<p><em><strong>Marissa Sandler is the CEO and co-founder of <span style="text-decoration: underline;"><a href="http://www.careseekers.com.au/" target="_blank">Careseekers</a></span>. Previously a social justice lawyer and researcher for over 15 years, Marissa is passionate about helping people live with dignity and finding innovative solutions to problems.</strong></em></p> <p>There are over 575,000 people who are blind or vision impaired currently living in Australia, with more than 70 per cent over the age of 65 and over 66,000 people who are blind.</p> <p>With stats like this it is highly possible that you may find yourself caring for a loved one whose vision starts to decrease and may unfortunately become legally blind. Here is some information that you will help you care for a person with vision loss from the beginning stages of their diagnosis.</p> <p><strong>Look for the symptoms of deteriorating eyesight</strong></p> <p>It is quite common that a person will hide their poor eyesight from loved ones, they may be embarrassed, in denial or are scared of losing their independence.</p> <p>Look out for physical symptoms including:</p> <ul> <li>Constant red eyes</li> <li>Pain in the eyes</li> <li>Blurring vision</li> <li>Sudden temporary loss of vision</li> <li>Floaters</li> </ul> <p><strong>Other symptoms could be a sign of vision problems including</strong></p> <ul> <li>Depression and anxiety</li> <li>Not wanting to go out, especially at night</li> <li>Nervous behavior in public or crowded places</li> </ul> <p><strong>Start with a conversation about sight</strong></p> <p>As soon as you think a loved one is having problems seeing it is very important that you start to talk about it.  You need to have conversations about their sight often as it will be constantly changing. Make sure you are aware of what they can and cannot see. Check in with them every few months to see what has changed.</p> <p><strong>Make the living environment as safe as possible</strong></p> <p>Use the <span style="text-decoration: underline;"><strong><a href="http://careseekers.respond.ontraport.net/safetychecklist" target="_blank">Careseekers Home Safety Checklist</a></strong></span> and do an audit on each room in the house. Specific things you should do in a home for someone with poor eyesight include:</p> <ul> <li>Making sure the home is free of clutter and unnecessary items, especially in thoroughfares.</li> <li>Make sure lighting is good throughout the house, especially on staircases.</li> <li>Light switches are at the top and bottom of the staircases.</li> <li>There are night lights, as well as easy to reach bedside lights in bedrooms.</li> <li>Arrangement of furniture and large items is consistent throughout the home, so that the layout is always familiar. The same for regularly used items in every room in the home.</li> </ul> <p><strong>A few more helpful tips</strong></p> <p><span style="text-decoration: underline;"><strong><a href="http://www.visionaustralia.org/" target="_blank">Vision Australia</a></strong></span> is the go to organization for information for anyone suffering vision loss. Here are some general tips from them for day to day interactions with people with vision loss.</p> <ul> <li>Address people who are blind or have low vision by their names so they know you are speaking to them. </li> <li>When entering a room let the person who is blind or have low vision know that you have arrived. </li> <li>Do not walk away from a person who is blind or have low vision without indicating that you are doing so - it is embarrassing and frustrating to talk to thin air. </li> <li>In dangerous situations say "STOP" rather than "LOOK OUT"</li> <li>Do not fill glasses or cups to the brim. </li> <li>When directing people use ordinary language and when describing be specific. Do not point, or say "over there". Direct people who are blind or have low vision to their left and right, not yours. </li> <li>When talking, don’t be embarrassed to use the words "look" and "see"; they are part of everyone's vocabulary.</li> <li>Describe the surroundings and obstacles in a person's pathway (remember to look up as well as down). Warn of the presence of over-hangs, such as kitchen cupboards, jutting side mirrors of cars, or trees. </li> <li>When seating people who are blind or have low vision, put their hands on the back of the chair and they will then be able to seat themselves.</li> </ul>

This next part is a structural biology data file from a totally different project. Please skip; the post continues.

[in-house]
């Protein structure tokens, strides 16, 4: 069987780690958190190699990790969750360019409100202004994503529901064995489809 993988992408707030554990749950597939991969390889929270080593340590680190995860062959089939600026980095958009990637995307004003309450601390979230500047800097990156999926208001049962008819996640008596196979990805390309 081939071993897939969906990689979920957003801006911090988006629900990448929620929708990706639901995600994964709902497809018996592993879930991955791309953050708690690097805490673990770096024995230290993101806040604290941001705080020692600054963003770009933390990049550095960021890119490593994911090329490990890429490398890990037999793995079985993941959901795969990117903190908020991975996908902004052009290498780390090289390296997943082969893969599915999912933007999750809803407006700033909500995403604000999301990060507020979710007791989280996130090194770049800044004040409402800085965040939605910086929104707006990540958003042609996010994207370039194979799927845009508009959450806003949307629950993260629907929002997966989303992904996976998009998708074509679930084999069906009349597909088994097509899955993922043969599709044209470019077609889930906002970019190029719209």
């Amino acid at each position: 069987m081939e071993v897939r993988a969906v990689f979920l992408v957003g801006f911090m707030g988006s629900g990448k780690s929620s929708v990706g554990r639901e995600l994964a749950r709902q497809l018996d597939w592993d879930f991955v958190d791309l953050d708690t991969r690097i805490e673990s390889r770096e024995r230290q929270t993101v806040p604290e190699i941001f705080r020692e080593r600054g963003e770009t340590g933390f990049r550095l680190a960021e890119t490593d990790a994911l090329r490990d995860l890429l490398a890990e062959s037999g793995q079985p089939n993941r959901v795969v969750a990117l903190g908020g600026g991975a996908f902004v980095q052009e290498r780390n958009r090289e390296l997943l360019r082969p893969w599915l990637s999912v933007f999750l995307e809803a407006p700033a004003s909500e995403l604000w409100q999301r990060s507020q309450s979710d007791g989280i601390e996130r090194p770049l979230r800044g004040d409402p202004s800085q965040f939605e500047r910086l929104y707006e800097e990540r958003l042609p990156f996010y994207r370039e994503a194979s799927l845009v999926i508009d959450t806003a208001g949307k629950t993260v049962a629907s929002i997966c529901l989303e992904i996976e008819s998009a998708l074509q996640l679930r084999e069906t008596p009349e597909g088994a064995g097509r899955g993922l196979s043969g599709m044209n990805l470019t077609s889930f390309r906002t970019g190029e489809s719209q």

Caring

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How to manage poor vision while on holidays